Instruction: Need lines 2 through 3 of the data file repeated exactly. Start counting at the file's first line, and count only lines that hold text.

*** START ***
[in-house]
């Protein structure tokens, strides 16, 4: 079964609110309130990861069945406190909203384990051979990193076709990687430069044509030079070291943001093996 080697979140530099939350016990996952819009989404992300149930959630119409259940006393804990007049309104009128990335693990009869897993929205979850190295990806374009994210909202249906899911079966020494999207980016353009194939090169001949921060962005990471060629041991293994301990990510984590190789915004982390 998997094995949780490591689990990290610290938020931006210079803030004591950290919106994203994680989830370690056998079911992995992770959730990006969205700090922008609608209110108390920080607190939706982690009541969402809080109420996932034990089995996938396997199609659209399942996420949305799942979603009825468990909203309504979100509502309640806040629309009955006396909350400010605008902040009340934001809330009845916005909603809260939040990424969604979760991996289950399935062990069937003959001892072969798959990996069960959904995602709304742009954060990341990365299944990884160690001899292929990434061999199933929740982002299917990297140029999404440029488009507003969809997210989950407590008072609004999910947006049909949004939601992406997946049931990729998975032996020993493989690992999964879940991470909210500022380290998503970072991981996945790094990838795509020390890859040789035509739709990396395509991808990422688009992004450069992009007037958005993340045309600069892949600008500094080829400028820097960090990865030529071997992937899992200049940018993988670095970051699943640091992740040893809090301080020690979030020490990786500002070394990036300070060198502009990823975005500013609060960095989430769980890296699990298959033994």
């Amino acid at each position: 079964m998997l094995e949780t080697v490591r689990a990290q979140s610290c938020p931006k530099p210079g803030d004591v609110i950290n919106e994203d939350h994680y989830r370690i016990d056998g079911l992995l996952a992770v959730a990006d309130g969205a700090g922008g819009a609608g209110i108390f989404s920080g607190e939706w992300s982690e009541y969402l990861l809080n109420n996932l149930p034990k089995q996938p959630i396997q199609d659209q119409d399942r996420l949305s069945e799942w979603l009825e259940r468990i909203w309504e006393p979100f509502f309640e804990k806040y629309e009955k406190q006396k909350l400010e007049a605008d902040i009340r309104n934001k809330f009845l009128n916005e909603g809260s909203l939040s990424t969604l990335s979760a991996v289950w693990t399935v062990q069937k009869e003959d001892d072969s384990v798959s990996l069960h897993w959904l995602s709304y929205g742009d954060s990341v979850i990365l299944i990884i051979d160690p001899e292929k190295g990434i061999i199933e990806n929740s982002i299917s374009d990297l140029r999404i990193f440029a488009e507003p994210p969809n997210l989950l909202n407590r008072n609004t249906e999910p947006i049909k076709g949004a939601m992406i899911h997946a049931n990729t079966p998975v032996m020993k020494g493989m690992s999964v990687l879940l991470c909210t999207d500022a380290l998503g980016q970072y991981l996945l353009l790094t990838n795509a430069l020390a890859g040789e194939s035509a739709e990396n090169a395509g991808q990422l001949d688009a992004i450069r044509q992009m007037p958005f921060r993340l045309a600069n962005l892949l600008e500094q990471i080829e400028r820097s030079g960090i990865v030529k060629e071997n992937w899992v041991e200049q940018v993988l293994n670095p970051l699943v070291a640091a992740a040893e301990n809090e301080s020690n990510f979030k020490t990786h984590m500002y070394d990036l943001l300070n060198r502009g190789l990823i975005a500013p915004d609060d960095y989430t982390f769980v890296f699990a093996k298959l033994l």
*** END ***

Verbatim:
């Protein structure tokens, strides 16, 4: 079964609110309130990861069945406190909203384990051979990193076709990687430069044509030079070291943001093996 080697979140530099939350016990996952819009989404992300149930959630119409259940006393804990007049309104009128990335693990009869897993929205979850190295990806374009994210909202249906899911079966020494999207980016353009194939090169001949921060962005990471060629041991293994301990990510984590190789915004982390 998997094995949780490591689990990290610290938020931006210079803030004591950290919106994203994680989830370690056998079911992995992770959730990006969205700090922008609608209110108390920080607190939706982690009541969402809080109420996932034990089995996938396997199609659209399942996420949305799942979603009825468990909203309504979100509502309640806040629309009955006396909350400010605008902040009340934001809330009845916005909603809260939040990424969604979760991996289950399935062990069937003959001892072969798959990996069960959904995602709304742009954060990341990365299944990884160690001899292929990434061999199933929740982002299917990297140029999404440029488009507003969809997210989950407590008072609004999910947006049909949004939601992406997946049931990729998975032996020993493989690992999964879940991470909210500022380290998503970072991981996945790094990838795509020390890859040789035509739709990396395509991808990422688009992004450069992009007037958005993340045309600069892949600008500094080829400028820097960090990865030529071997992937899992200049940018993988670095970051699943640091992740040893809090301080020690979030020490990786500002070394990036300070060198502009990823975005500013609060960095989430769980890296699990298959033994």
């Amino acid at each position: 079964m998997l094995e949780t080697v490591r689990a990290q979140s610290c938020p931006k530099p210079g803030d004591v609110i950290n919106e994203d939350h994680y989830r370690i016990d056998g079911l992995l996952a992770v959730a990006d309130g969205a700090g922008g819009a609608g209110i108390f989404s920080g607190e939706w992300s982690e009541y969402l990861l809080n109420n996932l149930p034990k089995q996938p959630i396997q199609d659209q119409d399942r996420l949305s069945e799942w979603l009825e259940r468990i909203w309504e006393p979100f509502f309640e804990k806040y629309e009955k406190q006396k909350l400010e007049a605008d902040i009340r309104n934001k809330f009845l009128n916005e909603g809260s909203l939040s990424t969604l990335s979760a991996v289950w693990t399935v062990q069937k009869e003959d001892d072969s384990v798959s990996l069960h897993w959904l995602s709304y929205g742009d954060s990341v979850i990365l299944i990884i051979d160690p001899e292929k190295g990434i061999i199933e990806n929740s982002i299917s374009d990297l140029r999404i990193f440029a488009e507003p994210p969809n997210l989950l909202n407590r008072n609004t249906e999910p947006i049909k076709g949004a939601m992406i899911h997946a049931n990729t079966p998975v032996m020993k020494g493989m690992s999964v990687l879940l991470c909210t999207d500022a380290l998503g980016q970072y991981l996945l353009l790094t990838n795509a430069l020390a890859g040789e194939s035509a739709e990396n090169a395509g991808q990422l001949d688009a992004i450069r044509q992009m007037p958005f921060r993340l045309a600069n962005l892949l600008e500094q990471i080829e400028r820097s030079g960090i990865v030529k060629e071997n992937w899992v041991e200049q940018v993988l293994n670095p970051l699943v070291a640091a992740a040893e301990n809090e301080s020690n990510f979030k020490t990786h984590m500002y070394d990036l943001l300070n060198r502009g190789l990823i975005a500013p915004d609060d960095y989430t982390f769980v890296f699990a093996k298959l033994l």